SPIKE & MIKE’S SICK AND TWISTED FESTIVAL OF ANIMATION: CONTAGIOUS (DVD) Image

I love animation and its surrounding history. The easygoing nature of Disney’s “The Jungle Book” has made it a closely-held favorite. Despite what appeared to be a lukewarm reception to “Anastasia” (1997), I respect it not only for the lifelike movements of the human characters and the impeccable voice performances—including Kelsey Grammer as Vladimir—but also in the talented and studied voice of Jim Cummings, who in the musical number, “In the Dark of the Night”, sounded as if Christopher Lloyd himself was singing. I’ve also warmed to a majority of Disney’s animated features, in past decades as well.

Man cannot live on Disney and Fox animated films alone, however. Besides the vision of Ralph Bakshi and all the other obvious historical pinpoints of animation, Spike and Mike has always been there for those seeking a different kind of entertainment. The only talking animals in these kinds of short films are drunken flies. A dog humps a teddy bear, before realizing that a bear without its head might be more pleasurable. This and so much more is packed into the new, the sick, the perverse and the ferociously funny Spike & Mike “Contagious” DVD. A new day and a new compilation has come!

Spike & Mike has not only prided themselves on giving audiences eye-opening and brain-buzzing animation that shocks, jolts, and wakes people from their sleepy stupor that usually sets in when they go to the movies. In a Spike & Mike experience, you’re also given something to consider. Movies aren’t there just to be seen. They don’t contain cinematography, lighting, actors, and dialogue just so there’s something for you to watch and hear in passing. It’s true that there are films that do just that, but there is thinking to be done in what you watch. What does this scene mean to you? How did you feel about that scene? What could the filmmaker be saying in that moment where the severed head went down on the girl? There’s one alternately funny and wreching piece called “Puke a Pound” which rightfully makes a complete buffoon out of Richard Simmons and also implores us to think about the slew of diet programs out there, asking us if we are truly doing what’s right for our body with what’s advertised. People all over the country want to look beautiful and/or strong. The woman who “successfully” went through the program claims that she looks more beautiful, but her face looks ready to turn gray and just crumble, while only her teeth remain intact. And if we must look good, who are we trying to impress that we spend portions of 24-hour days straining ourselves toward that goal? Life is first and foremost about living for ourselves. All of that is brought to mind in less time than it takes for you to thumb through the TV Guide while sitting on the toilet.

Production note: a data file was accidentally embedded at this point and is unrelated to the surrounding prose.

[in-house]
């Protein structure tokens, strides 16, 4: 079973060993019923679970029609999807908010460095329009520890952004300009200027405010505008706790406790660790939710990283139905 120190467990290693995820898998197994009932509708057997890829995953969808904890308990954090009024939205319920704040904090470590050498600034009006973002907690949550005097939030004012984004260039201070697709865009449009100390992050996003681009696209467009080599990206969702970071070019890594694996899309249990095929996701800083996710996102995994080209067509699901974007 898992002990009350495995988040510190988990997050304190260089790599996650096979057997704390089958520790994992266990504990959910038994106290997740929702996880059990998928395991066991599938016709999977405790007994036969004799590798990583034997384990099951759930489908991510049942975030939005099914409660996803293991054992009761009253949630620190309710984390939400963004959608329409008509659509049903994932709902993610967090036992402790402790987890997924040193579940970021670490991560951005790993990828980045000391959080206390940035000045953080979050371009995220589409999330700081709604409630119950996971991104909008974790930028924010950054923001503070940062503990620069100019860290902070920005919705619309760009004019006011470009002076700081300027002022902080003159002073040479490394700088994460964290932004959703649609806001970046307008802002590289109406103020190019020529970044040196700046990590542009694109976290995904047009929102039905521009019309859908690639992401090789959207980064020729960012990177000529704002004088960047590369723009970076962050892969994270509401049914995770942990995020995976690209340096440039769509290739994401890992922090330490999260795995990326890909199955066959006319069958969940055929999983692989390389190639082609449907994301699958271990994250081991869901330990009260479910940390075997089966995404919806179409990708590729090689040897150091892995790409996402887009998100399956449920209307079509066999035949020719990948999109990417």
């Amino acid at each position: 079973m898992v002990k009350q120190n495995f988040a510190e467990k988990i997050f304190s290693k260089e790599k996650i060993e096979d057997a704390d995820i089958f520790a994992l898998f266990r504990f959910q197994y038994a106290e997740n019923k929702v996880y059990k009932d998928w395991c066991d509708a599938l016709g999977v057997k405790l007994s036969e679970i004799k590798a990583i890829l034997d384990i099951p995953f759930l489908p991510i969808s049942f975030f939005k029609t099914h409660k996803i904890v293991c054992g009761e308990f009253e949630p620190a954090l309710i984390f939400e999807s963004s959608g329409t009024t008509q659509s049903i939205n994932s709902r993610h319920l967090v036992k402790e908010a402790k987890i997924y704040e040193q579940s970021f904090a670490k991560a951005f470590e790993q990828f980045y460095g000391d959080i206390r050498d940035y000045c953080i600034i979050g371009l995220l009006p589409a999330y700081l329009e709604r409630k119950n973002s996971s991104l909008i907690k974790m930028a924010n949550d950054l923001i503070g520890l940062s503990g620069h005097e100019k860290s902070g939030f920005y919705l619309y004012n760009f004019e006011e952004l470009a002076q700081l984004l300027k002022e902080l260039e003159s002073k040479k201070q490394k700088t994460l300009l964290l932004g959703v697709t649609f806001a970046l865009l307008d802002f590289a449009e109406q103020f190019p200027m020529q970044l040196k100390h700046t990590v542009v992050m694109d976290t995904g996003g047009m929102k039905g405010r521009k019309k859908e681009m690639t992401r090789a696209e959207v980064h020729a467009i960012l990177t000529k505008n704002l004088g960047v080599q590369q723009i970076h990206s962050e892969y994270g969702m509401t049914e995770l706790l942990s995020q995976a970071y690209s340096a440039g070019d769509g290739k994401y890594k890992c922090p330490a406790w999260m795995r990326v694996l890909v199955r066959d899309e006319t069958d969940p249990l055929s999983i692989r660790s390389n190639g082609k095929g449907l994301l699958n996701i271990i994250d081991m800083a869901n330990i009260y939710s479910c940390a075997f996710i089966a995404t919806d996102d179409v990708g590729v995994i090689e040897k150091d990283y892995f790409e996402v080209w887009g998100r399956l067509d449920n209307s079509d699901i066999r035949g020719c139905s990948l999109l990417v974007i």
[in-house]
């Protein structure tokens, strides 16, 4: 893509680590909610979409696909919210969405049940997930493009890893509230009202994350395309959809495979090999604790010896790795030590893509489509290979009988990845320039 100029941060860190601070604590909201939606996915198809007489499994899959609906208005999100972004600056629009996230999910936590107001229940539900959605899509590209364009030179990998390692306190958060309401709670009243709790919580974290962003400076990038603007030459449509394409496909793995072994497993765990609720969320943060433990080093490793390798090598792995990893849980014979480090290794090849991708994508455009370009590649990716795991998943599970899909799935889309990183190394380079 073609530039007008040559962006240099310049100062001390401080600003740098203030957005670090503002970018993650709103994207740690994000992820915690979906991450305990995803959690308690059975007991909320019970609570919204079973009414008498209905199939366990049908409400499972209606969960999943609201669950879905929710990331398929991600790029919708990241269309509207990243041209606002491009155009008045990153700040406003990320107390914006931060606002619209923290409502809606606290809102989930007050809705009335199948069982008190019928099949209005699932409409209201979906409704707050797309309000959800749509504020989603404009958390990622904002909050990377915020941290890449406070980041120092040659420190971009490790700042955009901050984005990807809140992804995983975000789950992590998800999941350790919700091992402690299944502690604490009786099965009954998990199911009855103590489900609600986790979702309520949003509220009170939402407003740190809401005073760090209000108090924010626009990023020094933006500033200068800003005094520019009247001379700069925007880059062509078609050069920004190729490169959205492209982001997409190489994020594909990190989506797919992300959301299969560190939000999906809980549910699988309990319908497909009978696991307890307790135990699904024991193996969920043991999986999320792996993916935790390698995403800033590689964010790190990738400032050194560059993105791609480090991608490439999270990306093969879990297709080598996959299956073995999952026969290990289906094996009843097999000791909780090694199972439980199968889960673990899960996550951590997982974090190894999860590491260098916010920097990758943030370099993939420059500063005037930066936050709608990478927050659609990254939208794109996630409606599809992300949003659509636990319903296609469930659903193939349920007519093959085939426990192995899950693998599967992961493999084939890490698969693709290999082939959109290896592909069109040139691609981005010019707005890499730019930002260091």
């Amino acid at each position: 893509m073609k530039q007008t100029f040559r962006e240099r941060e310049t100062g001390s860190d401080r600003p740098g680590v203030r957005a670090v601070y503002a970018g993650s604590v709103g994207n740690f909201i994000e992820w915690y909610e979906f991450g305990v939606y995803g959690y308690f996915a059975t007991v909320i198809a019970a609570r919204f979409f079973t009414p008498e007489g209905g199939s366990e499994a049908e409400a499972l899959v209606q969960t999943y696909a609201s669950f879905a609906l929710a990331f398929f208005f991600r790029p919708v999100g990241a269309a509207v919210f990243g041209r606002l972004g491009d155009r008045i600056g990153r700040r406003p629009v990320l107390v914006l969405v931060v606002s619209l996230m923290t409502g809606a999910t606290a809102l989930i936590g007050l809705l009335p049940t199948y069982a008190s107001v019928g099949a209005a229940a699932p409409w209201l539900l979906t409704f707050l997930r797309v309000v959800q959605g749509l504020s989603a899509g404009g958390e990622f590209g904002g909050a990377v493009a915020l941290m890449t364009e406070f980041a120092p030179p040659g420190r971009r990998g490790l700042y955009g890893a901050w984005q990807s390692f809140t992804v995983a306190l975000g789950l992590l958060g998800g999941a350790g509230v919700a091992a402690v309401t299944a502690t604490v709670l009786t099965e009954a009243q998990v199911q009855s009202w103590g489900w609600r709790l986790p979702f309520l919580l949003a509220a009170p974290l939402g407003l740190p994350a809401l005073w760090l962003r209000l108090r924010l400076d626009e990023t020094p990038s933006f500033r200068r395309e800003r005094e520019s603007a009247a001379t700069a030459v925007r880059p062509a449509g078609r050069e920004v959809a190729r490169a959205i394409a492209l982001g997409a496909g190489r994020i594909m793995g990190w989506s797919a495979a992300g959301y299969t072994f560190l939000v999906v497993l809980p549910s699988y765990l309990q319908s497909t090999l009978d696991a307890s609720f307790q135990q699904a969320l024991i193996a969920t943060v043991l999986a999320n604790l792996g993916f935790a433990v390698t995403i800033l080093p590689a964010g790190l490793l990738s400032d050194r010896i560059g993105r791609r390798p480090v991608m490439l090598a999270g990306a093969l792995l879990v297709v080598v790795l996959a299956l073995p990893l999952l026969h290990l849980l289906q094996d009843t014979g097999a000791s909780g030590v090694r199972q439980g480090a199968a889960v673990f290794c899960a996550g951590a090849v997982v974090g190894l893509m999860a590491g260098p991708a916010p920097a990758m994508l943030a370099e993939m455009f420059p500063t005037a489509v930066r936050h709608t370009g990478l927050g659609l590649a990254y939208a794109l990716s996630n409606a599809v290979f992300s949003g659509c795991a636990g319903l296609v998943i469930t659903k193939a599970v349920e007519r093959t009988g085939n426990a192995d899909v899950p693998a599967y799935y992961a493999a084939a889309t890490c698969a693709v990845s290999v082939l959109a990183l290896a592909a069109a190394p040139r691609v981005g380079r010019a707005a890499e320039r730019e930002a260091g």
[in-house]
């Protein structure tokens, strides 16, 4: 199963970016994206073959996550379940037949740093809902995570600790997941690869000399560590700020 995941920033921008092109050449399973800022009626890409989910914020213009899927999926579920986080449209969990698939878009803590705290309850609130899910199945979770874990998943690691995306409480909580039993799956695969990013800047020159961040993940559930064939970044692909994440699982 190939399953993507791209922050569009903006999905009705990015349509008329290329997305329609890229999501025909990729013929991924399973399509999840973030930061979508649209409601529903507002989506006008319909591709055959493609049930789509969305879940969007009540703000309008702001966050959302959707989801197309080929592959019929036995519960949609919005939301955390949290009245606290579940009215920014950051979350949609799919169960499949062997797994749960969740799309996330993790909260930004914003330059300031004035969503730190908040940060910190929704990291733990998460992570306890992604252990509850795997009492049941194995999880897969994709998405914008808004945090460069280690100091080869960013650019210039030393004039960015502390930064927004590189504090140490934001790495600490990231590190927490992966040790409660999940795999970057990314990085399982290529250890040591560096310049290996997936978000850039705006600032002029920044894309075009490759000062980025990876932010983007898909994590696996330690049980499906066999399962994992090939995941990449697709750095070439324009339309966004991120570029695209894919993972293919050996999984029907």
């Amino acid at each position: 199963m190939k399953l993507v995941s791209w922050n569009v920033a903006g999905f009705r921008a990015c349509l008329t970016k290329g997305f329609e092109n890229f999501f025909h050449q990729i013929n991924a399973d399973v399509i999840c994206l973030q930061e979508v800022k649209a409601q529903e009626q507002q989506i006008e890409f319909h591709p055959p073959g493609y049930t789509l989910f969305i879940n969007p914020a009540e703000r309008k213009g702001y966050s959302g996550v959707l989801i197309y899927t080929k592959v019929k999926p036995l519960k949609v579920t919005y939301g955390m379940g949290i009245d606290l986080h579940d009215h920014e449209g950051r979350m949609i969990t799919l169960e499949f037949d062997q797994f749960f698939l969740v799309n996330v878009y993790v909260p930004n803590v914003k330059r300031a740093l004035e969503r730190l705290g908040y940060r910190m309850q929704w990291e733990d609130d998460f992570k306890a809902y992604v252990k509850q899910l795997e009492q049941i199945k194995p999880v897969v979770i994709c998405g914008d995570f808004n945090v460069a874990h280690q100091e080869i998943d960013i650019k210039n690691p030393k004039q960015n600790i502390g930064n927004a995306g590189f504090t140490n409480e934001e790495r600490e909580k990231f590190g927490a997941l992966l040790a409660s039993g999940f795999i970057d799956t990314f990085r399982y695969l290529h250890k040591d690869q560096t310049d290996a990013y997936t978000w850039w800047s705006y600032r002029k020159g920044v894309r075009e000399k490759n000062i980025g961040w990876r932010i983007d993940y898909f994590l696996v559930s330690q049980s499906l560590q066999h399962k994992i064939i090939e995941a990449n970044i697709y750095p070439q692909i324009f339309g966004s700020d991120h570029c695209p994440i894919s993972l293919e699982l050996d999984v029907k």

Of course, it wouldn’t be a Spike & Mike festival without beloved poop jokes. What filmmakers today don’t understand is that the laughs don’t come simply by what’s gross on the screen. Build it up, you stupid buttercup! It’s why “Take a Load Off, Baby!” featuring the ‘Dumb, Big, Fat, Stupid Baby!’ should be seen many times to know what to do. The baby, grotesquely fat with at least three skin folds, struggles to make a mess in his diaper. It’s got to be a male with that kind of struggle. The big diaper balloons out as the kid strains, and only farts come out. Then, that magic moment. One huge push and an enormous brown pile whooshes out, heavier than the baby. It gets more disgusting from there, but you see? There’s a build up. It uses one of the basest methods of comedy, but at least there’s real concentration there. There’s a thought to how it should work.

No Spike & Mike disc could ever be considered one without animation from maestro Bill Plympton, whose detached animation style is constantly addictive. The big brain himself has a few on here, including a woman who brings a needle through her head twice in order to have dimples, a pubic hair transplant, and the experience of computerized toilets in Japan. His comment on airport security is especially apt. As if aren’t enough laughs in here, also see “Rick the Dick in Hospital Hell”, animation that knows people are watching. Whether you like Rick or not through his rounds in this cockeyed hospital, you’ll laugh harder at the bad luck brought down on him or be pleased at his comeuppance. Give some time also to the “Lloyd’s Lunchbox” cartoons. Lloyd is a dumb sack of blood, bones, and skin and doesn’t make a big show of mutilating himself. He does it out of curiosity or concern, such as when his nails contain a thick amount of dirt and he uses a knife to try to remove all of it, going down deeper than the nailbed.

There are some scenes that can’t be played out with actors and characters we wouldn’t want to see in human form and that’s why Spike & Mike are around. The twisted and perverse side of all of us is fully satisfied and as long as there are filmmakers with those same kind of sensibilities looking for an outlet, they will always be there giving us what we crave.

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